Before we get to the shell of a historic mini-sub that made a brief appearance on eBay last week, we should take a look at the history — always noting that We Are Not Frogs and, just as importantly, We Were Not There, so all this is subject to revision by those who do have inside information — if they ever feel like talking, which they haven’t, much, to date. (Contrary to popular opinion, not every SEAL gets a book agent’s contact info engraved on the back of his shiny new Trident. Most of them clam up as well as their fellow quiet professionals in other branches).
It all started when World War II ended, and the contracting Royal Navy shared its underwater technology with its American cousins. While the US had developed excellent combat swimmer units in the Navy’s UDTs, and early SCUBA gear of several kinds in the highly compartmented OSS Maritime Unit program, the UK had a capability the US couldn’t touch: machines that could deliver a swimmer, and more to the point, a very large high-explosive charge, over considerable distances — underwater. So the US accepted the gift of “chariots” (the British improvement on the Italian Siluro a Lento Corsa [SLC], “low speed torpedo” and Siluro San Bartolomeo), and of a quantity of “X-Craft,” miniature submarines. The chariots proved to be highly limited, and not very popular; but the frogmen loved the X-Craft.
Italian Siluro a Lente Corsa. The Chariot was a reverse-engineered and Anglicized version.
Until Big Haze Gray officiated at a turf battle between what was then the UDT community and what was, and still is, the Submarine Service. The Sub Service was massive, full of admirals, had been critical to WWII victory and had a vision of an all-nuclear fleet that would put the Navy back in the strategic-warfare game. Those sub admirals also had a profound jealousy of anything else that dipped under the waves, in what they considered King Neptune’s — and their own — personal territory. The UDT community was tiny and could maybe latch on to one Captain. An agreement was hammered out — that is to say, dictated to the nascent special warfare community — that limited the UDT (and their offshoot, the SEALs) forevermore to wet subs like the Chariot. The Navy promised to support the frogmen, but the submarine service would take charge of that.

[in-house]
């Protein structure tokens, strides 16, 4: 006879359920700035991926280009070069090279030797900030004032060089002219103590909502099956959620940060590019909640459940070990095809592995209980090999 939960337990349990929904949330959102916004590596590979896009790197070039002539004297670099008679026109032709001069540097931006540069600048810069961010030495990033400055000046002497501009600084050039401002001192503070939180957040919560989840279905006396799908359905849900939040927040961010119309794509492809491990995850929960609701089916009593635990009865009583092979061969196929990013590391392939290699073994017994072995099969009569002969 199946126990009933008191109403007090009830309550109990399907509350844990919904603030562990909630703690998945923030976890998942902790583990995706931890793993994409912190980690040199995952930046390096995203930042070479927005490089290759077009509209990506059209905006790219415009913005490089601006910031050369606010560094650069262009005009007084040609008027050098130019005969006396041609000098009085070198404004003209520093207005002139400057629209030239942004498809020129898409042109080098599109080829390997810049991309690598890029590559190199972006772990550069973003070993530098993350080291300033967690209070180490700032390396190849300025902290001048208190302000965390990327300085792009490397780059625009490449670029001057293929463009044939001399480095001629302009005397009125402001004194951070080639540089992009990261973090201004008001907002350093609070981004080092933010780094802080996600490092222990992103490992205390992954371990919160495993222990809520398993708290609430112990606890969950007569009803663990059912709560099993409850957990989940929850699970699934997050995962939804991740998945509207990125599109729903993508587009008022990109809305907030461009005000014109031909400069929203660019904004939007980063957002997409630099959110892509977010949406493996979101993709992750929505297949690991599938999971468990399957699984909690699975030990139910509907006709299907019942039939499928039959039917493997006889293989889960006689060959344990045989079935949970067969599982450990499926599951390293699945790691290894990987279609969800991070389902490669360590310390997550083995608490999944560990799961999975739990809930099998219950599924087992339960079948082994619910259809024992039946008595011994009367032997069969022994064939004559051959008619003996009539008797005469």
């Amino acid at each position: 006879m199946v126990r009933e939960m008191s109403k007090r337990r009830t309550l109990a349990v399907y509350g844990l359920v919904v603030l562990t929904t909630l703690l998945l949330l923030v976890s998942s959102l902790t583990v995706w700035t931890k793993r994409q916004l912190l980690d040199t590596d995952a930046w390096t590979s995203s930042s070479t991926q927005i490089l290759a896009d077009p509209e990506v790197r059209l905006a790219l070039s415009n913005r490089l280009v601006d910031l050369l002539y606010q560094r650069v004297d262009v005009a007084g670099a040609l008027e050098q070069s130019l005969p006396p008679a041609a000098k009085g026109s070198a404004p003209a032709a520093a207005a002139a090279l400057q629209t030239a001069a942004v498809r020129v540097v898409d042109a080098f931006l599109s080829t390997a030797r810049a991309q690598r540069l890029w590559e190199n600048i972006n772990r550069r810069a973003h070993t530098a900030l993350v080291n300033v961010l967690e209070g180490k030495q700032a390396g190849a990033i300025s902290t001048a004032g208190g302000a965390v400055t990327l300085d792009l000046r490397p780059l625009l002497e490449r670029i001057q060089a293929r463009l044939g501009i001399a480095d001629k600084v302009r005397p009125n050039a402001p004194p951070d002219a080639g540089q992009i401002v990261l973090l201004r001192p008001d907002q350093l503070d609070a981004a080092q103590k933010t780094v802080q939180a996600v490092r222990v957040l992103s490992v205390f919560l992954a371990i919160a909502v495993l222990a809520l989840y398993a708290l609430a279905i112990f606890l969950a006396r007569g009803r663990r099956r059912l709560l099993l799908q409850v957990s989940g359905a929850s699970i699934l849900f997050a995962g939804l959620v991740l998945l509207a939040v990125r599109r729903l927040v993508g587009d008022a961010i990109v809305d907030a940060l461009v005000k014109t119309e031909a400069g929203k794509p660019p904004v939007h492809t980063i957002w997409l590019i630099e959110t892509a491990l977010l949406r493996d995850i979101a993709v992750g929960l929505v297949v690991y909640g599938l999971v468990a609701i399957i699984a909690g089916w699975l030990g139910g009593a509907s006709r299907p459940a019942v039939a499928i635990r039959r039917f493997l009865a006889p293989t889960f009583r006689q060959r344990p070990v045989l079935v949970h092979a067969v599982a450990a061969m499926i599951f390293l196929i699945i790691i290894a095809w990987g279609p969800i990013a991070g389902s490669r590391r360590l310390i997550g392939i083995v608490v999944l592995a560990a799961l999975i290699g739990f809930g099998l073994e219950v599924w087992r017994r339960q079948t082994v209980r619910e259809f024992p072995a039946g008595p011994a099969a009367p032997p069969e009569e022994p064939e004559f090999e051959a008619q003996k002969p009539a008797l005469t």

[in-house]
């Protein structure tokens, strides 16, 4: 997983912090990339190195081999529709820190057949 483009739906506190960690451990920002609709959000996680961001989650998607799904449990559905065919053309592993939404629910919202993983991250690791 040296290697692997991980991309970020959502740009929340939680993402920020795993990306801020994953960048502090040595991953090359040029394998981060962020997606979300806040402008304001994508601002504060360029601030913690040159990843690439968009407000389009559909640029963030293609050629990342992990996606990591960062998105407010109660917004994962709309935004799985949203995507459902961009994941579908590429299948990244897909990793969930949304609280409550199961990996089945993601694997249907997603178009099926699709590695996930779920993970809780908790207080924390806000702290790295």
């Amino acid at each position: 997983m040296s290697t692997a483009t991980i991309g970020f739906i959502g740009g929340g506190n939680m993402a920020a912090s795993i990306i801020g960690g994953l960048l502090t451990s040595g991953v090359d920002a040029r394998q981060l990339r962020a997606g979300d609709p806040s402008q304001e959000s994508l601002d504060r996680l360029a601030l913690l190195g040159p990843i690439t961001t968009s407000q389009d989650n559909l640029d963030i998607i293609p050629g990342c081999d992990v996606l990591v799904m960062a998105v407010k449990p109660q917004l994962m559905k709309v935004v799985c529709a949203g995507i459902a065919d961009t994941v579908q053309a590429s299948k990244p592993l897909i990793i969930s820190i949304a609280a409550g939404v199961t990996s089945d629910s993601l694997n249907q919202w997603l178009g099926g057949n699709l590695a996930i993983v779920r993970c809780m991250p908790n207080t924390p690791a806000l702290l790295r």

One look at the Not-Invented-Here X-Craft, and the Submarine Service sent them to scrap. They also took over a minisub the frogmen had been developing — and scrapped it, too. The choices were: wait for the Submarine Service to support you with a dry sub, which was never going to happen, or develop your own free-flooding wet sub.
So UDTs spent significant time in the 1950s trying to develop a better wet sub. (Indeed, the SEALs are still trying to develop a better wet sub). This remains a major unforced limitation on SEAL capabilities — the problem is, any wet sub can either  operate in the tropics or  deliver hypothermic SEALcicles in the temperate zones, arctic or in areas of cold currents. Meanwhile, the subs built for general sub service have gotten ever bigger and more coastal-shy over the decades, meaning the frogs are looking at a longer ride in the wet sub at best, or leaving missions on the table for lack of clandestine infiltration capability.
The early Swimmer Delivery Vehicles (SDVs) were… well, we can charitably chalk them up as learning tools. Orr Kelly wrote in his SEAL/UDT history, Brave MenDark Waters: